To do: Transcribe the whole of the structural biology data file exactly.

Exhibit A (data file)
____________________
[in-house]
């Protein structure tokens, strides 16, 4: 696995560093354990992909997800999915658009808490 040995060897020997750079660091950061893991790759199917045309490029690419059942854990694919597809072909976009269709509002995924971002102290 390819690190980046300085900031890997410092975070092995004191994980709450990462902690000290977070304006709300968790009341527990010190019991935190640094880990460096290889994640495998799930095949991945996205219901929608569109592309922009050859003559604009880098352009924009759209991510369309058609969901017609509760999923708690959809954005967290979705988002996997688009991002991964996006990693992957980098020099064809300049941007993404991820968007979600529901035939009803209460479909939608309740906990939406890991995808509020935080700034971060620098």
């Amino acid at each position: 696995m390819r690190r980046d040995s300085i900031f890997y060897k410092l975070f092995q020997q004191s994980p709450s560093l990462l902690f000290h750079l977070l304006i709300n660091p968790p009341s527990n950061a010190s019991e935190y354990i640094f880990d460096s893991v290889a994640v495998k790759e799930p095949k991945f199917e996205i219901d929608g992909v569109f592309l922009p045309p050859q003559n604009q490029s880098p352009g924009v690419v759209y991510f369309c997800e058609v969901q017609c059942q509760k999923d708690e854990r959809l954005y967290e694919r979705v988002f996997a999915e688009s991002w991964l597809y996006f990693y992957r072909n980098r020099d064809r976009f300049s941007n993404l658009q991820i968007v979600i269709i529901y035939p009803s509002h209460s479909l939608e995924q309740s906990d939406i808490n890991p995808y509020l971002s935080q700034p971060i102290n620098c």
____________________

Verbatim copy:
[in-house]
């Protein structure tokens, strides 16, 4: 696995560093354990992909997800999915658009808490 040995060897020997750079660091950061893991790759199917045309490029690419059942854990694919597809072909976009269709509002995924971002102290 390819690190980046300085900031890997410092975070092995004191994980709450990462902690000290977070304006709300968790009341527990010190019991935190640094880990460096290889994640495998799930095949991945996205219901929608569109592309922009050859003559604009880098352009924009759209991510369309058609969901017609509760999923708690959809954005967290979705988002996997688009991002991964996006990693992957980098020099064809300049941007993404991820968007979600529901035939009803209460479909939608309740906990939406890991995808509020935080700034971060620098």
């Amino acid at each position: 696995m390819r690190r980046d040995s300085i900031f890997y060897k410092l975070f092995q020997q004191s994980p709450s560093l990462l902690f000290h750079l977070l304006i709300n660091p968790p009341s527990n950061a010190s019991e935190y354990i640094f880990d460096s893991v290889a994640v495998k790759e799930p095949k991945f199917e996205i219901d929608g992909v569109f592309l922009p045309p050859q003559n604009q490029s880098p352009g924009v690419v759209y991510f369309c997800e058609v969901q017609c059942q509760k999923d708690e854990r959809l954005y967290e694919r979705v988002f996997a999915e688009s991002w991964l597809y996006f990693y992957r072909n980098r020099d064809r976009f300049s941007n993404l658009q991820i968007v979600i269709i529901y035939p009803s509002h209460s479909l939608e995924q309740s906990d939406i808490n890991p995808y509020l971002s935080q700034p971060i102290n620098c």